|Citizen beliefs concerning wood as a construction material under extreme weather events.
|Vehola, A., Hurmekoski, E., Lähtinen, K., Ruokamo, E., Roos, A., Toivonen, R. & Toppinen, A.
|Canadian Journal of Forest Research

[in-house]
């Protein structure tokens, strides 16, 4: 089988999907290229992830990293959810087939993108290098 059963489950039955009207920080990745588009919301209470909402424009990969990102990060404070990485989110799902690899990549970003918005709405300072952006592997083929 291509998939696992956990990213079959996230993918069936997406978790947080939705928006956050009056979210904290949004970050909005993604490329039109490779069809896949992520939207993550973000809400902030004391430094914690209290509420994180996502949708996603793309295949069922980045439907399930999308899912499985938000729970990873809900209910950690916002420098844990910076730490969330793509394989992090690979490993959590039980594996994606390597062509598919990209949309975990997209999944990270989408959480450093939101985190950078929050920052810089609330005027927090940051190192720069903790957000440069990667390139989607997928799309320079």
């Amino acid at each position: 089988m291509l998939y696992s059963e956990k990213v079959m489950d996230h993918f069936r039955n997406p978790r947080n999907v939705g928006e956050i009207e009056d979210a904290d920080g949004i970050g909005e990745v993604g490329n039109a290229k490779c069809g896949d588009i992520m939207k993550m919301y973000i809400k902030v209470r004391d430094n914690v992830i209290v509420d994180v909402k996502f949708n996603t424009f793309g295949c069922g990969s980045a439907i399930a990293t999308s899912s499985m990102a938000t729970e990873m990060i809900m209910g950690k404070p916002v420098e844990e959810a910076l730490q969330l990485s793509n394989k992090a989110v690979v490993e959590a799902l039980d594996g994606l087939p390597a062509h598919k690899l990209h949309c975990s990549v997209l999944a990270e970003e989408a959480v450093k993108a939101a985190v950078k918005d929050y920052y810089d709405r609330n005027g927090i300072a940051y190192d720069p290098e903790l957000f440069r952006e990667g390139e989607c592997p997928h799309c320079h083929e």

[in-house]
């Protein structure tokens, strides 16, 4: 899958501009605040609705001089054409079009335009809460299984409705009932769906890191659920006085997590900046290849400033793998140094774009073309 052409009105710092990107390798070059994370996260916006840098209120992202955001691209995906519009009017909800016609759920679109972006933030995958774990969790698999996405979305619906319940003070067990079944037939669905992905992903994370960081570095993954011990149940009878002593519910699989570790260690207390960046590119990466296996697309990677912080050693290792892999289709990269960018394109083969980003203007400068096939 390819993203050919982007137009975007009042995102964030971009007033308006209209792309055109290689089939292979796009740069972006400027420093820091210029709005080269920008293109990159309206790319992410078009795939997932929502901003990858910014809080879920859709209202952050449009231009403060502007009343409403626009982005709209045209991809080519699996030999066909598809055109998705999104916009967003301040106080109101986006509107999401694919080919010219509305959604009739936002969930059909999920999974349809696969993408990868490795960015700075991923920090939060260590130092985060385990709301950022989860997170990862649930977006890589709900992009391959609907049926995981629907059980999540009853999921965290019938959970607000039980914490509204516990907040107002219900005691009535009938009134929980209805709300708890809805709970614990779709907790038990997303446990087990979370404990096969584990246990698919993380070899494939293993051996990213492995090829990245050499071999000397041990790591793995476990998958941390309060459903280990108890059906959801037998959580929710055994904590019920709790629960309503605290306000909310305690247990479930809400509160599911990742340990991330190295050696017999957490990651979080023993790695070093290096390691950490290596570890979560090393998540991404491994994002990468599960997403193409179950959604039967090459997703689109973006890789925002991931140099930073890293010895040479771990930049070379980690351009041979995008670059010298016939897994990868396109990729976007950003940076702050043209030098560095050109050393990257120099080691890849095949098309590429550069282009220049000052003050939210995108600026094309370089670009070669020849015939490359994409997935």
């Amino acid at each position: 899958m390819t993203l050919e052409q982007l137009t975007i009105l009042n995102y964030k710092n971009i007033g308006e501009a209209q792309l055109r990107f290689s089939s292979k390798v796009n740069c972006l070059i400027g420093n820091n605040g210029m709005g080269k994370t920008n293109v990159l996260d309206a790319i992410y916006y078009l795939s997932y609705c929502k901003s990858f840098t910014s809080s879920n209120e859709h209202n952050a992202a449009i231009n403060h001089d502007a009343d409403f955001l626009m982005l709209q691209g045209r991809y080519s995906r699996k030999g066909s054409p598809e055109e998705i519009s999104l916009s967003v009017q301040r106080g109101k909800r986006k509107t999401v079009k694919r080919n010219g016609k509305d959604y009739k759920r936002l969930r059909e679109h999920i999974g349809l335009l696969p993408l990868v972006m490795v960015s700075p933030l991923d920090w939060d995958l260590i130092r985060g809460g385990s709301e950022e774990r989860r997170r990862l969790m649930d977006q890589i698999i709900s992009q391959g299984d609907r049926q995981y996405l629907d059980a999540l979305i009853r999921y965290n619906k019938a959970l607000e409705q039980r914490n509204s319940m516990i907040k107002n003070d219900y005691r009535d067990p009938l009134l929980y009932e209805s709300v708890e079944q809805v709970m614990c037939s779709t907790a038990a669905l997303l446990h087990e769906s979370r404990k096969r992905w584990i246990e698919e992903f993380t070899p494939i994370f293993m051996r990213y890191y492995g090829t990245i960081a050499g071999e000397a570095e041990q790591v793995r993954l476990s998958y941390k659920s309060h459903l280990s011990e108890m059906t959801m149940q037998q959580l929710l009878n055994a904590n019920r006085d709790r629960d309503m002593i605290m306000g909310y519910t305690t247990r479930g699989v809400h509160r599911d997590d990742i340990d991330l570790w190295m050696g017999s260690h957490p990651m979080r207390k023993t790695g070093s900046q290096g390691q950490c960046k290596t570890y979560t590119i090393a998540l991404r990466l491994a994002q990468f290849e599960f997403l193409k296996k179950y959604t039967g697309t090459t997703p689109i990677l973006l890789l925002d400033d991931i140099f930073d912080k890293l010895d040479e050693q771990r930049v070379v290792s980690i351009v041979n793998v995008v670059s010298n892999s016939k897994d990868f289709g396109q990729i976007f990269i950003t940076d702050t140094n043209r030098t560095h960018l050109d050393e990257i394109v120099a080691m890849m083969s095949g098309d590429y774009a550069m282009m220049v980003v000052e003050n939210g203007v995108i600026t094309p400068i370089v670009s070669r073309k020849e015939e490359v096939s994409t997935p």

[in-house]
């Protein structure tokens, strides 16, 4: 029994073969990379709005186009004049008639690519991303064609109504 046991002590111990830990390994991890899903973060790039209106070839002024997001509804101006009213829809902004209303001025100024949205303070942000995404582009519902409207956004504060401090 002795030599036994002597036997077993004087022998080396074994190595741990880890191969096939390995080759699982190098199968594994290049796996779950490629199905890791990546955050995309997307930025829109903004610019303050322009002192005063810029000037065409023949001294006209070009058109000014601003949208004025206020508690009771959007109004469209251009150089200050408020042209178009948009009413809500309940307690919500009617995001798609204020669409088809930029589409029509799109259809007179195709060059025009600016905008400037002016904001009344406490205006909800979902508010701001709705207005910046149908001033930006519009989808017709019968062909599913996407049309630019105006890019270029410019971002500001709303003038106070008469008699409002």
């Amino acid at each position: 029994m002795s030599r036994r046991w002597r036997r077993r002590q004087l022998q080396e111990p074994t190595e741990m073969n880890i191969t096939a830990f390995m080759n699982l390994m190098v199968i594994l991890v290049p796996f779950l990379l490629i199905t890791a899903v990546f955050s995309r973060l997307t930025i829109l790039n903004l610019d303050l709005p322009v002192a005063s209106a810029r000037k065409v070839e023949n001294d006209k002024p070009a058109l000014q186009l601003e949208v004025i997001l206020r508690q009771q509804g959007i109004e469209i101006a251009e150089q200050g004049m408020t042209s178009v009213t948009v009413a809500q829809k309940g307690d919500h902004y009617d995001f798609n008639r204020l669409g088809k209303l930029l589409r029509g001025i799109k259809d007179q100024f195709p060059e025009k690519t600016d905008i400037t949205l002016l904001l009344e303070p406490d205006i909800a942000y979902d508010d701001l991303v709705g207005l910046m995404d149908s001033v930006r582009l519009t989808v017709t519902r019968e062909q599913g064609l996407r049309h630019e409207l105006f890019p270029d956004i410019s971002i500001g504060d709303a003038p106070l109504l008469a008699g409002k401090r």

Climate change places great pressure on the construction sector to decrease its greenhouse gas emissions and to create solutions that perform well in changing weather conditions. Our study explores citizen perceptions on wood usage as a building material under expected mitigation and adaptation measures aimed at a changing climate and extreme weather events. The data are founded on an internet-based survey material collected from a consumer panel from Finland and Sweden during May–June 2021, with a total of 2015 responses. By employing exploratory factor analysis, we identified similar belief structures for the two countries, consisting of both positive and negative views on wood construction. In linear regression models for predicting these beliefs, the perceived seriousness of climate change was found to increase positive views on wood construction but was insignificant for negative views. Both in Finland and Sweden, higher familiarity with wooden multistory construction was found to connect with more positive views on the potential of wood in building, e.g., due to carbon storage and material properties. Our findings underline the potential of wood material use as one avenue of climate change adaptation in the built environment. Future research should study how citizens’ concerns for extreme weather events affect their future material preferences in their everyday living environments, also beyond the Nordic region.